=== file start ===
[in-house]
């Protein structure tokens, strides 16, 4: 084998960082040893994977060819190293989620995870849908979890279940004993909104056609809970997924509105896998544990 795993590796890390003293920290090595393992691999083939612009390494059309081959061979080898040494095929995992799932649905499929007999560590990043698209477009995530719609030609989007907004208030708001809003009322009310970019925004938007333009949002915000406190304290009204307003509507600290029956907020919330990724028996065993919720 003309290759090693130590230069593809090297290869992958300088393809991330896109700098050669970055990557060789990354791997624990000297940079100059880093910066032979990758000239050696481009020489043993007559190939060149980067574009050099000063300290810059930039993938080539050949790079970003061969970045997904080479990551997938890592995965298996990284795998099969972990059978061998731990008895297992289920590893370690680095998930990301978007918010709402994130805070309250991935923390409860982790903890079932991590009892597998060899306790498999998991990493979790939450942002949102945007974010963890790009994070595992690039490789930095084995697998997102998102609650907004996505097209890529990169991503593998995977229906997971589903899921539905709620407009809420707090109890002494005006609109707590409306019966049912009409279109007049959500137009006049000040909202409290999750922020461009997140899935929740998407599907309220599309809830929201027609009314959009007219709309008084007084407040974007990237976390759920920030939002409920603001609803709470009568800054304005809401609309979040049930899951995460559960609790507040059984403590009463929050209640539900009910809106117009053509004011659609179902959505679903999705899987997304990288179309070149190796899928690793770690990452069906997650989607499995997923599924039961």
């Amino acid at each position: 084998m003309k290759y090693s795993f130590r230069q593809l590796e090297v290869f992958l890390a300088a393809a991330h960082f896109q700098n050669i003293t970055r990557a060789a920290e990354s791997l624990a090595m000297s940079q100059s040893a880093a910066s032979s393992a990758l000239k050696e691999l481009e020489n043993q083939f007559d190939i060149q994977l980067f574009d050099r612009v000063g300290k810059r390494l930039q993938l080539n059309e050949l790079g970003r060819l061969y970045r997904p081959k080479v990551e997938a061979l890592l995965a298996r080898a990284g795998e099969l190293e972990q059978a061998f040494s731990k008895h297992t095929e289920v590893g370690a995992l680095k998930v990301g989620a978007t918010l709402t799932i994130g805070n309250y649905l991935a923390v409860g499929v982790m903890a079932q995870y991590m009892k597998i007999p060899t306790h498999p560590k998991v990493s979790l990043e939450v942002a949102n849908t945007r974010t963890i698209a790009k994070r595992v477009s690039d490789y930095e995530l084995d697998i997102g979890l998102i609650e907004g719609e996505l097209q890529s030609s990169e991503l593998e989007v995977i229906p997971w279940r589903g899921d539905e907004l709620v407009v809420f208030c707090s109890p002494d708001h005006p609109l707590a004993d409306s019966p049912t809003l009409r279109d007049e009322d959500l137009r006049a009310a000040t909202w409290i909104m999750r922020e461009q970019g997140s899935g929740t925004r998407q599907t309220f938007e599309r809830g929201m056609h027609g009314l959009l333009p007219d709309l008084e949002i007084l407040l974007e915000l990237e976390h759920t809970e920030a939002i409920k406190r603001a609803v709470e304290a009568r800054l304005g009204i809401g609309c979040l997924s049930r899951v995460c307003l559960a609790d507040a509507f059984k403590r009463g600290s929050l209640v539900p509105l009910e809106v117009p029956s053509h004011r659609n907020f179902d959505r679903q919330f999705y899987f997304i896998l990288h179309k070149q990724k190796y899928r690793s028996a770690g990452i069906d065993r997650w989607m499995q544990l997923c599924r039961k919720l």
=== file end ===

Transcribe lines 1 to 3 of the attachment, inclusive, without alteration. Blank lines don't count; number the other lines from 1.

[in-house]
């Protein structure tokens, strides 16, 4: 084998960082040893994977060819190293989620995870849908979890279940004993909104056609809970997924509105896998544990 795993590796890390003293920290090595393992691999083939612009390494059309081959061979080898040494095929995992799932649905499929007999560590990043698209477009995530719609030609989007907004208030708001809003009322009310970019925004938007333009949002915000406190304290009204307003509507600290029956907020919330990724028996065993919720 003309290759090693130590230069593809090297290869992958300088393809991330896109700098050669970055990557060789990354791997624990000297940079100059880093910066032979990758000239050696481009020489043993007559190939060149980067574009050099000063300290810059930039993938080539050949790079970003061969970045997904080479990551997938890592995965298996990284795998099969972990059978061998731990008895297992289920590893370690680095998930990301978007918010709402994130805070309250991935923390409860982790903890079932991590009892597998060899306790498999998991990493979790939450942002949102945007974010963890790009994070595992690039490789930095084995697998997102998102609650907004996505097209890529990169991503593998995977229906997971589903899921539905709620407009809420707090109890002494005006609109707590409306019966049912009409279109007049959500137009006049000040909202409290999750922020461009997140899935929740998407599907309220599309809830929201027609009314959009007219709309008084007084407040974007990237976390759920920030939002409920603001609803709470009568800054304005809401609309979040049930899951995460559960609790507040059984403590009463929050209640539900009910809106117009053509004011659609179902959505679903999705899987997304990288179309070149190796899928690793770690990452069906997650989607499995997923599924039961």
């Amino acid at each position: 084998m003309k290759y090693s795993f130590r230069q593809l590796e090297v290869f992958l890390a300088a393809a991330h960082f896109q700098n050669i003293t970055r990557a060789a920290e990354s791997l624990a090595m000297s940079q100059s040893a880093a910066s032979s393992a990758l000239k050696e691999l481009e020489n043993q083939f007559d190939i060149q994977l980067f574009d050099r612009v000063g300290k810059r390494l930039q993938l080539n059309e050949l790079g970003r060819l061969y970045r997904p081959k080479v990551e997938a061979l890592l995965a298996r080898a990284g795998e099969l190293e972990q059978a061998f040494s731990k008895h297992t095929e289920v590893g370690a995992l680095k998930v990301g989620a978007t918010l709402t799932i994130g805070n309250y649905l991935a923390v409860g499929v982790m903890a079932q995870y991590m009892k597998i007999p060899t306790h498999p560590k998991v990493s979790l990043e939450v942002a949102n849908t945007r974010t963890i698209a790009k994070r595992v477009s690039d490789y930095e995530l084995d697998i997102g979890l998102i609650e907004g719609e996505l097209q890529s030609s990169e991503l593998e989007v995977i229906p997971w279940r589903g899921d539905e907004l709620v407009v809420f208030c707090s109890p002494d708001h005006p609109l707590a004993d409306s019966p049912t809003l009409r279109d007049e009322d959500l137009r006049a009310a000040t909202w409290i909104m999750r922020e461009q970019g997140s899935g929740t925004r998407q599907t309220f938007e599309r809830g929201m056609h027609g009314l959009l333009p007219d709309l008084e949002i007084l407040l974007e915000l990237e976390h759920t809970e920030a939002i409920k406190r603001a609803v709470e304290a009568r800054l304005g009204i809401g609309c979040l997924s049930r899951v995460c307003l559960a609790d507040a509507f059984k403590r009463g600290s929050l209640v539900p509105l009910e809106v117009p029956s053509h004011r659609n907020f179902d959505r679903q919330f999705y899987f997304i896998l990288h179309k070149q990724k190796y899928r690793s028996a770690g990452i069906d065993r997650w989607m499995q544990l997923c599924r039961k919720l």